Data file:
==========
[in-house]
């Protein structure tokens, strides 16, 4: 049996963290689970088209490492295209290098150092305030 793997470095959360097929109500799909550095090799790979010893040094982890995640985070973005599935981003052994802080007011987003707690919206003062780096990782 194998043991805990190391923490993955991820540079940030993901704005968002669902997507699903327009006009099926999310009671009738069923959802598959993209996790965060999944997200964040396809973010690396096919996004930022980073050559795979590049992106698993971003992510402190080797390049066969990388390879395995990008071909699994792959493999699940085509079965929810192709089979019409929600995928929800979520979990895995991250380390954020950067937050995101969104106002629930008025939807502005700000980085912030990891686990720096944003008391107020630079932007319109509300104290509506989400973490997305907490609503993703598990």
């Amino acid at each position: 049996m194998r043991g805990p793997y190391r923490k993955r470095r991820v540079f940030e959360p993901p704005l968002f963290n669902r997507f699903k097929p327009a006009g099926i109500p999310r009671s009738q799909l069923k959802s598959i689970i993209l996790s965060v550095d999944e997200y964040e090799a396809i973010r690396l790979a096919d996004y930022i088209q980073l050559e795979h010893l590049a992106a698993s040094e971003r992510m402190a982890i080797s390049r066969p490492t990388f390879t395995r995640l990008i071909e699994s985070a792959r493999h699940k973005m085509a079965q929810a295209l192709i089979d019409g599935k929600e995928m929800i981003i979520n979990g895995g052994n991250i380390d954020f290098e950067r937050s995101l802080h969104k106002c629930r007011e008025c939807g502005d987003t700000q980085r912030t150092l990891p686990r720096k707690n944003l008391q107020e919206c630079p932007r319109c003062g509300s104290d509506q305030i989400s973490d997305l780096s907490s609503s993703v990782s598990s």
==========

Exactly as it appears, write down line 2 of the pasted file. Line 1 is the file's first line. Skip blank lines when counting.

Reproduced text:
């Protein structure tokens, strides 16, 4: 049996963290689970088209490492295209290098150092305030 793997470095959360097929109500799909550095090799790979010893040094982890995640985070973005599935981003052994802080007011987003707690919206003062780096990782 194998043991805990190391923490993955991820540079940030993901704005968002669902997507699903327009006009099926999310009671009738069923959802598959993209996790965060999944997200964040396809973010690396096919996004930022980073050559795979590049992106698993971003992510402190080797390049066969990388390879395995990008071909699994792959493999699940085509079965929810192709089979019409929600995928929800979520979990895995991250380390954020950067937050995101969104106002629930008025939807502005700000980085912030990891686990720096944003008391107020630079932007319109509300104290509506989400973490997305907490609503993703598990």